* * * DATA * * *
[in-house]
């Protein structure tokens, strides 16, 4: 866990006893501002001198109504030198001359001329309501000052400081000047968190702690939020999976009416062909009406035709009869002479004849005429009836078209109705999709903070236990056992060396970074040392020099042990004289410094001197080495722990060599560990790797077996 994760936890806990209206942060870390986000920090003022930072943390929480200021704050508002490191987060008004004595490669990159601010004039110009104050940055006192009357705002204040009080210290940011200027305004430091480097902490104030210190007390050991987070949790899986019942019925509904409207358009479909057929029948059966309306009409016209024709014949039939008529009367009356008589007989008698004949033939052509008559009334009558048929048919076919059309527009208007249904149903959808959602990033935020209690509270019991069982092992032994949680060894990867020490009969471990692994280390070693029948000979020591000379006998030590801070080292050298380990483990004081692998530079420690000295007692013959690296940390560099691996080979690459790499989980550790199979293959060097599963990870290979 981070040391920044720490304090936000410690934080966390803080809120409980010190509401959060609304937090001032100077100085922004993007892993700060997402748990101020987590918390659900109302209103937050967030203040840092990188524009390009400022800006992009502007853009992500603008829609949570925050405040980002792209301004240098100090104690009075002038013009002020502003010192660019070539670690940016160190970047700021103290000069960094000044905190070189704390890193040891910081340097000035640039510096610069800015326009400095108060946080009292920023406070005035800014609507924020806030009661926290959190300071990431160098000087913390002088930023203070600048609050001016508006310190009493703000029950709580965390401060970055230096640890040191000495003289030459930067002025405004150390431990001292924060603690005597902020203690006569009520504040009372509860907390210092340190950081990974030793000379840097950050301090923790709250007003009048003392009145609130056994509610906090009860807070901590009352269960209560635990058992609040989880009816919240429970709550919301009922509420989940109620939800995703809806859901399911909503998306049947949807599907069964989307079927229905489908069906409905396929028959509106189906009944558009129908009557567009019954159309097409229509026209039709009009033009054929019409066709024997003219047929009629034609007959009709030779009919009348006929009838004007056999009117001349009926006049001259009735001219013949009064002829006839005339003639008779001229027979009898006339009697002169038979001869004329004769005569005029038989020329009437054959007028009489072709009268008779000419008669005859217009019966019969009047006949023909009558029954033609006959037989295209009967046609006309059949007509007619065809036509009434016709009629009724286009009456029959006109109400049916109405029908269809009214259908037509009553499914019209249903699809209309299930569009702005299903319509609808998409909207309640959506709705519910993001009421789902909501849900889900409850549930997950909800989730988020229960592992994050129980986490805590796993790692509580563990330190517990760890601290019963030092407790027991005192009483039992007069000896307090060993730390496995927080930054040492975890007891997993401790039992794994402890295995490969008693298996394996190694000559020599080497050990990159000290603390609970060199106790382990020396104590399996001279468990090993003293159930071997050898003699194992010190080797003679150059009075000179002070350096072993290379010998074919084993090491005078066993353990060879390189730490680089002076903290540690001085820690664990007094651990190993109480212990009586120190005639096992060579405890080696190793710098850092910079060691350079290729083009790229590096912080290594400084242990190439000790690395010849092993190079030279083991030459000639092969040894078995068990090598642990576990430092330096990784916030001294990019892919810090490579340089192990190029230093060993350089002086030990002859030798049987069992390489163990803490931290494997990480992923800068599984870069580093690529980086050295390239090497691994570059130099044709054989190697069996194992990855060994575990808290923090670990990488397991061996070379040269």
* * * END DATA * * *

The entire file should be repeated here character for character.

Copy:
[in-house]
């Protein structure tokens, strides 16, 4: 866990006893501002001198109504030198001359001329309501000052400081000047968190702690939020999976009416062909009406035709009869002479004849005429009836078209109705999709903070236990056992060396970074040392020099042990004289410094001197080495722990060599560990790797077996 994760936890806990209206942060870390986000920090003022930072943390929480200021704050508002490191987060008004004595490669990159601010004039110009104050940055006192009357705002204040009080210290940011200027305004430091480097902490104030210190007390050991987070949790899986019942019925509904409207358009479909057929029948059966309306009409016209024709014949039939008529009367009356008589007989008698004949033939052509008559009334009558048929048919076919059309527009208007249904149903959808959602990033935020209690509270019991069982092992032994949680060894990867020490009969471990692994280390070693029948000979020591000379006998030590801070080292050298380990483990004081692998530079420690000295007692013959690296940390560099691996080979690459790499989980550790199979293959060097599963990870290979 981070040391920044720490304090936000410690934080966390803080809120409980010190509401959060609304937090001032100077100085922004993007892993700060997402748990101020987590918390659900109302209103937050967030203040840092990188524009390009400022800006992009502007853009992500603008829609949570925050405040980002792209301004240098100090104690009075002038013009002020502003010192660019070539670690940016160190970047700021103290000069960094000044905190070189704390890193040891910081340097000035640039510096610069800015326009400095108060946080009292920023406070005035800014609507924020806030009661926290959190300071990431160098000087913390002088930023203070600048609050001016508006310190009493703000029950709580965390401060970055230096640890040191000495003289030459930067002025405004150390431990001292924060603690005597902020203690006569009520504040009372509860907390210092340190950081990974030793000379840097950050301090923790709250007003009048003392009145609130056994509610906090009860807070901590009352269960209560635990058992609040989880009816919240429970709550919301009922509420989940109620939800995703809806859901399911909503998306049947949807599907069964989307079927229905489908069906409905396929028959509106189906009944558009129908009557567009019954159309097409229509026209039709009009033009054929019409066709024997003219047929009629034609007959009709030779009919009348006929009838004007056999009117001349009926006049001259009735001219013949009064002829006839005339003639008779001229027979009898006339009697002169038979001869004329004769005569005029038989020329009437054959007028009489072709009268008779000419008669005859217009019966019969009047006949023909009558029954033609006959037989295209009967046609006309059949007509007619065809036509009434016709009629009724286009009456029959006109109400049916109405029908269809009214259908037509009553499914019209249903699809209309299930569009702005299903319509609808998409909207309640959506709705519910993001009421789902909501849900889900409850549930997950909800989730988020229960592992994050129980986490805590796993790692509580563990330190517990760890601290019963030092407790027991005192009483039992007069000896307090060993730390496995927080930054040492975890007891997993401790039992794994402890295995490969008693298996394996190694000559020599080497050990990159000290603390609970060199106790382990020396104590399996001279468990090993003293159930071997050898003699194992010190080797003679150059009075000179002070350096072993290379010998074919084993090491005078066993353990060879390189730490680089002076903290540690001085820690664990007094651990190993109480212990009586120190005639096992060579405890080696190793710098850092910079060691350079290729083009790229590096912080290594400084242990190439000790690395010849092993190079030279083991030459000639092969040894078995068990090598642990576990430092330096990784916030001294990019892919810090490579340089192990190029230093060993350089002086030990002859030798049987069992390489163990803490931290494997990480992923800068599984870069580093690529980086050295390239090497691994570059130099044709054989190697069996194992990855060994575990808290923090670990990488397991061996070379040269």